The policy was constructed by over 500 members from over 20 African countries through virtual workshops since 2020. The workshops occurred on every third Tuesday of every month, 1-4 pm Central African Time, and the aim was to help build a shared perspective amongst PHC team members across Africa. All workshops were in the format of a moderated discussion with panellists and then group discussion and feedback. These workshops were accredited for continuing medical education (CME)/continuing professional development (CPD) across many African countries. They also had English/French/Portuguese translators available. 

Final Policy Framework Workshop in Johannesburg, South Africa

In October 2022, AfroPHC was able to host an in-person meeting in Johannesburg, South Africa. The purpose of this meeting was to finalise the policy paper, and the call to action for PHC across the African continent. About 35 members of the AfroPHC Executive and Advisory Board convened, together with other key stakeholders and experts, as the first in-person meeting of AfroPHC.

The Executive Summary

As the largest grassroots African institution specifically dedicated to advocating for frontline health workers who are committed to PHC service delivery and universal health coverage (UHC), we call on all stakeholders across Africa to build and empower effective PHC teams to achieve high quality PHC and UHC in Africa.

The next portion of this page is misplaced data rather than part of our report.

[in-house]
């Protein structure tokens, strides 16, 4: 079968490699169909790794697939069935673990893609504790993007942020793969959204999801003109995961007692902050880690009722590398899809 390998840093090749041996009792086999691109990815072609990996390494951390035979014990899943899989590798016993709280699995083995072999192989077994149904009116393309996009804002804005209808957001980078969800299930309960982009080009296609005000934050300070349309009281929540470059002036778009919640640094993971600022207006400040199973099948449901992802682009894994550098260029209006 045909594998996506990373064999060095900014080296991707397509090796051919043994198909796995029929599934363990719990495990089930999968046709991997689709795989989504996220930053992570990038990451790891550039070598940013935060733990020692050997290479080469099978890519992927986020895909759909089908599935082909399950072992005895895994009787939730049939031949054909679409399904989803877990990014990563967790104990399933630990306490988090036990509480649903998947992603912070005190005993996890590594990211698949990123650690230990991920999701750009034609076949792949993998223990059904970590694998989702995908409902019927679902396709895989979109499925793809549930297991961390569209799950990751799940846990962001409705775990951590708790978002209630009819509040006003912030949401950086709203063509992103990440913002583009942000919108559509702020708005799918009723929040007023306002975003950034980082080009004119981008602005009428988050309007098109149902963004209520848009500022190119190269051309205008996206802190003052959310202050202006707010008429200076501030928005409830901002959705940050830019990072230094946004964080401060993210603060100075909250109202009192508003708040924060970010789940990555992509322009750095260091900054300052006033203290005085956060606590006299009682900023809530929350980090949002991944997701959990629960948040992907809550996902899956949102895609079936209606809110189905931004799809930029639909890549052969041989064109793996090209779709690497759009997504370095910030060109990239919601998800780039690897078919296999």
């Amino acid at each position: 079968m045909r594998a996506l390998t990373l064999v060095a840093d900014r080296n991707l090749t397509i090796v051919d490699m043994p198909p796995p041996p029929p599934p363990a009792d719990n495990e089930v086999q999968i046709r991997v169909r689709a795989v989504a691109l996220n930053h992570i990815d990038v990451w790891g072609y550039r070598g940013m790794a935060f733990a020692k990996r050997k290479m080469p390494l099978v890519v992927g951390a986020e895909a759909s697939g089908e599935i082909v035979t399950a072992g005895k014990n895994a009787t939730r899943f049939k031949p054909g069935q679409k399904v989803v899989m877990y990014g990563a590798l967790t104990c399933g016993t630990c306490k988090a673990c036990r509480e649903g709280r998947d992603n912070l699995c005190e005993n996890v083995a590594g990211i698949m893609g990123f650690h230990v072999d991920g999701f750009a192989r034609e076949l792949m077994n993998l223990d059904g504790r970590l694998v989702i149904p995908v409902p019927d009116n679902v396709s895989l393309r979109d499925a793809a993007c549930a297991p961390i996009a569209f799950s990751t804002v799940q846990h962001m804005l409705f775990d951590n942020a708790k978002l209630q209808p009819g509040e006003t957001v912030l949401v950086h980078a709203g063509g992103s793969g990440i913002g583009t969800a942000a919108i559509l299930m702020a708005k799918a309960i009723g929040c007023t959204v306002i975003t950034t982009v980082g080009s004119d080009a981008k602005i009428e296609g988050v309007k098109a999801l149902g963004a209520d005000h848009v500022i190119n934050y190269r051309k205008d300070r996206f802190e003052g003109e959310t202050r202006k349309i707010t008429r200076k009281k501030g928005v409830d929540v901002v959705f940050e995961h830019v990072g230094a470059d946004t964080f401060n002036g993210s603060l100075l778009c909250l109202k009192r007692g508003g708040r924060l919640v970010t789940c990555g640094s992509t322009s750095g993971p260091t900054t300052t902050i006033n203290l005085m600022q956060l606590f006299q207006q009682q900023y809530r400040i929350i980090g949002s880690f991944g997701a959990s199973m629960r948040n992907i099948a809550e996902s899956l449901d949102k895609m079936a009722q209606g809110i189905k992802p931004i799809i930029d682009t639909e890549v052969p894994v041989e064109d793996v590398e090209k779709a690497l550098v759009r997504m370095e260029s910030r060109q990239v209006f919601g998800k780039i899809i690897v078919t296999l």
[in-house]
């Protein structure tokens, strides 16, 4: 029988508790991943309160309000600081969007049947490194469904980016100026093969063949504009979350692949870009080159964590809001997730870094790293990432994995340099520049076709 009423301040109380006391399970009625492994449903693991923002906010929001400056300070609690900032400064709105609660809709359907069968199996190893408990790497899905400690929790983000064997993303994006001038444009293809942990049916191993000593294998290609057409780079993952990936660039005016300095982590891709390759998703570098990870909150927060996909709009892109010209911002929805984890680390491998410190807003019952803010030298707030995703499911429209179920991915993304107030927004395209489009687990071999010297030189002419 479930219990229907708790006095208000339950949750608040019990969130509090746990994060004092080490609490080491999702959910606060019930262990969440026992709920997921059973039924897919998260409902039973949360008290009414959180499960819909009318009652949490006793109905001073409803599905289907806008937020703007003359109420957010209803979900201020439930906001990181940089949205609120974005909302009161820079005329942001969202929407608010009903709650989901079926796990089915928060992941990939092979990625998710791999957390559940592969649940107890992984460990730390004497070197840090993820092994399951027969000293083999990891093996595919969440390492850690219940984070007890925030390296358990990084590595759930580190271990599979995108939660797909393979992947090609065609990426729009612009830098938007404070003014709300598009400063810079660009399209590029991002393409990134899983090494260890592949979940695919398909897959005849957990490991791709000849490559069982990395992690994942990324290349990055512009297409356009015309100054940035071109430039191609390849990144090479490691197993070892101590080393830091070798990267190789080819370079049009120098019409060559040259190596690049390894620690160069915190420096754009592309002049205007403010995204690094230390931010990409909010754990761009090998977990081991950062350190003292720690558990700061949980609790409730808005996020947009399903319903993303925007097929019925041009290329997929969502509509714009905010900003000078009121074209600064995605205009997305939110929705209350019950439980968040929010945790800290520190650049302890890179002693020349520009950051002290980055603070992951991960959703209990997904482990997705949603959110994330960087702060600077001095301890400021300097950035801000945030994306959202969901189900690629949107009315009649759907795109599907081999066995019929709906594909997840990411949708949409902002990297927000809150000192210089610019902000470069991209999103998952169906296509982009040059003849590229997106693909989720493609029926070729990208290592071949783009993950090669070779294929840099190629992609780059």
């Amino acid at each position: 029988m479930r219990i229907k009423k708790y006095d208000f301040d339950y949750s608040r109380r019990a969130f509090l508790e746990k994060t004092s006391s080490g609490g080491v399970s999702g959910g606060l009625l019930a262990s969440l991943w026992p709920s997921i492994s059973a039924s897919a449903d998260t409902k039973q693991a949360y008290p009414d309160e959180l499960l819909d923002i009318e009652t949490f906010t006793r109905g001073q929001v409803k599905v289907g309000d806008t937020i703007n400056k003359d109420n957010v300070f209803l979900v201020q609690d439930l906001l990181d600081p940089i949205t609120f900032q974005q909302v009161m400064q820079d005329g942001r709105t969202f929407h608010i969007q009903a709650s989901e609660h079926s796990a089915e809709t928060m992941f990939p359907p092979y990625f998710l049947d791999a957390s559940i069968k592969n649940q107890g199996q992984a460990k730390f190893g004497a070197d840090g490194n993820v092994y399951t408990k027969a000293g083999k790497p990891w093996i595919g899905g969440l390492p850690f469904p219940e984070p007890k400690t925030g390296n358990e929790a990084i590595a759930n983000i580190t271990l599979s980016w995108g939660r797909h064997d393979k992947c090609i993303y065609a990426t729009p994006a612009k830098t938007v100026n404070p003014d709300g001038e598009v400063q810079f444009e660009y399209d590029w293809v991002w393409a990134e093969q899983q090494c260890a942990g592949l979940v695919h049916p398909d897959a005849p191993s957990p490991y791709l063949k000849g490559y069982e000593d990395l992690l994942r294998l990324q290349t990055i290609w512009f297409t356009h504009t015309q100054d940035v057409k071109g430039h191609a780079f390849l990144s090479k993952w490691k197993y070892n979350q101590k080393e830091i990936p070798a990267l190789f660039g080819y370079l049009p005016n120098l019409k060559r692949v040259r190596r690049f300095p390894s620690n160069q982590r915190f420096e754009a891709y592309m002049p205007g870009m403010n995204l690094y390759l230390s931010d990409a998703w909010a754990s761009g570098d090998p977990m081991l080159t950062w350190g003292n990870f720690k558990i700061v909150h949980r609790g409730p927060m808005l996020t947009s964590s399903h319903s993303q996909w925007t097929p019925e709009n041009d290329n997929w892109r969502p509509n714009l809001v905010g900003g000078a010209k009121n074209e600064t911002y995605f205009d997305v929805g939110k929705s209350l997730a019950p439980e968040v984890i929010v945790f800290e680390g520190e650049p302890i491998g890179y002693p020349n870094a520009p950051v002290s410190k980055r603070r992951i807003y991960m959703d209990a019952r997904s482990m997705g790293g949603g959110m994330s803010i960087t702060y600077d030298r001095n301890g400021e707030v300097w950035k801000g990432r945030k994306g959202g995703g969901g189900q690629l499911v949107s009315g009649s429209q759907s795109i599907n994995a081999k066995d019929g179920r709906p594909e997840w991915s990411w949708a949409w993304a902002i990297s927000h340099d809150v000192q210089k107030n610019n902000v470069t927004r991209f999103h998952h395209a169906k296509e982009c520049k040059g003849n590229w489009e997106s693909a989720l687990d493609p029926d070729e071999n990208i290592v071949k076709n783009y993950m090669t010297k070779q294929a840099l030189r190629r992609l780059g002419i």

Our experience of primary health care (PHC) is of patients who are treated as numbers in a queue, with poor comprehensiveness, continuity, and coordination. Health workers are also treated like numbers in a bureaucracy that fragments and undermines training and service for integrated care around patient and population needs.

Our vision for PHC and UHC is a PHC team with skills mix appropriate to Africa, including family doctors, family nurse practitioners, clinical officers, community health workers and others that are empowered to take care of an empaneled population in high-quality people centred PHC.

Africa, please heed to the call of your health professionals.

Currently, the PHC system in Africa faces many new challenges AND opportunities. To date, human resources for health in PHC are grossly insufficient in number, often inefficiently and inequitably distributed, lacking adequate training for delivering fully responsive and comprehensive frontline care, and are treated inequitably within the health system. Projections for the African health workforce suggest this will worsen over the next five years. There has been a lack of solidarity among key role players in healthcare to create adequate PHC funding in Africa. Resources do not appropriately or adequately reach the frontline PHC service platform due to outdated service delivery and payment models. However, there are opportunities that leaders can capitalize on: global PHC milestones, increasing political will for investment in PHC, and proven mechanisms for achieving a stronger workforce such as the professionalization and scaling up of community health workers, clinical role-sharing, and the integration of family doctors, advanced practice nurse practitioners and allied health professionals into PHC.

We call on African leaders and global stakeholders to develop and implement a regional forward-looking plan to:

1)Build robust PHC SYSTEMS.